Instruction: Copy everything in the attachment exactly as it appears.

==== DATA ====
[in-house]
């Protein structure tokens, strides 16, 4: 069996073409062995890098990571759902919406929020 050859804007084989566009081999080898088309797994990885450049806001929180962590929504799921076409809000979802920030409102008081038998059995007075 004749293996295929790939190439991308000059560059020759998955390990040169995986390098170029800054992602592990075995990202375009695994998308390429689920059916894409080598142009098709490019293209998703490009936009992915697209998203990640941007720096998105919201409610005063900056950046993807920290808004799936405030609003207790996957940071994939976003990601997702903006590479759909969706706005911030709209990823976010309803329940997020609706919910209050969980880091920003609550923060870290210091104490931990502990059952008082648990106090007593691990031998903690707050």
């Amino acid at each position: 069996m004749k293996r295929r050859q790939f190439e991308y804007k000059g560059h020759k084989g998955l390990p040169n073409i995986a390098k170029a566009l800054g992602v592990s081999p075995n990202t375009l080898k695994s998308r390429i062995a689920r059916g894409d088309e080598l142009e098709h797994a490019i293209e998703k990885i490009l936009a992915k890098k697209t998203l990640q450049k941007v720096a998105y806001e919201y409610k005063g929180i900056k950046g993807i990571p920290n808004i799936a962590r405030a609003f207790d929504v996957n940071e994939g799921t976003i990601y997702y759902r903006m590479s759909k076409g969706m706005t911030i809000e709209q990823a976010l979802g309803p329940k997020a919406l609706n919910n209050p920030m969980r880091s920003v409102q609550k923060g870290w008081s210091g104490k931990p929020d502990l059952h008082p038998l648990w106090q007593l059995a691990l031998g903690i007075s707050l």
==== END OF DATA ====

[in-house]
């Protein structure tokens, strides 16, 4: 069996073409062995890098990571759902919406929020 050859804007084989566009081999080898088309797994990885450049806001929180962590929504799921076409809000979802920030409102008081038998059995007075 004749293996295929790939190439991308000059560059020759998955390990040169995986390098170029800054992602592990075995990202375009695994998308390429689920059916894409080598142009098709490019293209998703490009936009992915697209998203990640941007720096998105919201409610005063900056950046993807920290808004799936405030609003207790996957940071994939976003990601997702903006590479759909969706706005911030709209990823976010309803329940997020609706919910209050969980880091920003609550923060870290210091104490931990502990059952008082648990106090007593691990031998903690707050």
């Amino acid at each position: 069996m004749k293996r295929r050859q790939f190439e991308y804007k000059g560059h020759k084989g998955l390990p040169n073409i995986a390098k170029a566009l800054g992602v592990s081999p075995n990202t375009l080898k695994s998308r390429i062995a689920r059916g894409d088309e080598l142009e098709h797994a490019i293209e998703k990885i490009l936009a992915k890098k697209t998203l990640q450049k941007v720096a998105y806001e919201y409610k005063g929180i900056k950046g993807i990571p920290n808004i799936a962590r405030a609003f207790d929504v996957n940071e994939g799921t976003i990601y997702y759902r903006m590479s759909k076409g969706m706005t911030i809000e709209q990823a976010l979802g309803p329940k997020a919406l609706n919910n209050p920030m969980r880091s920003v409102q609550k923060g870290w008081s210091g104490k931990p929020d502990l059952h008082p038998l648990w106090q007593l059995a691990l031998g903690i007075s707050l």